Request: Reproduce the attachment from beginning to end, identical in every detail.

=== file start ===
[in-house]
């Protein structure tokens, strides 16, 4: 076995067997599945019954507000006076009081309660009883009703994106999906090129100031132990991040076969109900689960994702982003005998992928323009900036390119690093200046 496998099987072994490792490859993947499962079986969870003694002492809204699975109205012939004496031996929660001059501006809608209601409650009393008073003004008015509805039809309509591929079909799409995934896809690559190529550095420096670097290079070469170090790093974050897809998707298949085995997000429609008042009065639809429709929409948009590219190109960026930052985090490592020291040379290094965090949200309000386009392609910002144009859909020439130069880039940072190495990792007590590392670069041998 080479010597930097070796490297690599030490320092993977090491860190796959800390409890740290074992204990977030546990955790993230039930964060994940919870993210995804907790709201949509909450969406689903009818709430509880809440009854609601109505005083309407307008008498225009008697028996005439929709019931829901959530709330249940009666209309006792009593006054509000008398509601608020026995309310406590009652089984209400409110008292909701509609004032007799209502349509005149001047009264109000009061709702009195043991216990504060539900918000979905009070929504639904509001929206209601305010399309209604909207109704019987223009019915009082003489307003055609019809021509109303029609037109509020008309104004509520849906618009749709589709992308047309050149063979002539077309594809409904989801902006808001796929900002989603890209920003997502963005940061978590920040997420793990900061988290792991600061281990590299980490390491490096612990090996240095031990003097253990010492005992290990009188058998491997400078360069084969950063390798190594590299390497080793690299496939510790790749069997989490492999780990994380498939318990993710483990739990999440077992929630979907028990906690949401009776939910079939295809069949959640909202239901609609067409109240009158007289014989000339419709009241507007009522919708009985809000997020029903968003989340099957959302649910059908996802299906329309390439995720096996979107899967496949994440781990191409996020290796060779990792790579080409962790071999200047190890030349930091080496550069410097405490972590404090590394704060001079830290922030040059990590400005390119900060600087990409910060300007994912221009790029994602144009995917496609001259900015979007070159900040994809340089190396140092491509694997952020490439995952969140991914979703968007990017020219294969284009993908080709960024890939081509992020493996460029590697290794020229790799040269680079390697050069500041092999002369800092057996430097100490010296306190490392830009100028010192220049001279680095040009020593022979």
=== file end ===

[in-house]
């Protein structure tokens, strides 16, 4: 076995067997599945019954507000006076009081309660009883009703994106999906090129100031132990991040076969109900689960994702982003005998992928323009900036390119690093200046 496998099987072994490792490859993947499962079986969870003694002492809204699975109205012939004496031996929660001059501006809608209601409650009393008073003004008015509805039809309509591929079909799409995934896809690559190529550095420096670097290079070469170090790093974050897809998707298949085995997000429609008042009065639809429709929409948009590219190109960026930052985090490592020291040379290094965090949200309000386009392609910002144009859909020439130069880039940072190495990792007590590392670069041998 080479010597930097070796490297690599030490320092993977090491860190796959800390409890740290074992204990977030546990955790993230039930964060994940919870993210995804907790709201949509909450969406689903009818709430509880809440009854609601109505005083309407307008008498225009008697028996005439929709019931829901959530709330249940009666209309006792009593006054509000008398509601608020026995309310406590009652089984209400409110008292909701509609004032007799209502349509005149001047009264109000009061709702009195043991216990504060539900918000979905009070929504639904509001929206209601305010399309209604909207109704019987223009019915009082003489307003055609019809021509109303029609037109509020008309104004509520849906618009749709589709992308047309050149063979002539077309594809409904989801902006808001796929900002989603890209920003997502963005940061978590920040997420793990900061988290792991600061281990590299980490390491490096612990090996240095031990003097253990010492005992290990009188058998491997400078360069084969950063390798190594590299390497080793690299496939510790790749069997989490492999780990994380498939318990993710483990739990999440077992929630979907028990906690949401009776939910079939295809069949959640909202239901609609067409109240009158007289014989000339419709009241507007009522919708009985809000997020029903968003989340099957959302649910059908996802299906329309390439995720096996979107899967496949994440781990191409996020290796060779990792790579080409962790071999200047190890030349930091080496550069410097405490972590404090590394704060001079830290922030040059990590400005390119900060600087990409910060300007994912221009790029994602144009995917496609001259900015979007070159900040994809340089190396140092491509694997952020490439995952969140991914979703968007990017020219294969284009993908080709960024890939081509992020493996460029590697290794020229790799040269680079390697050069500041092999002369800092057996430097100490010296306190490392830009100028010192220049001279680095040009020593022979």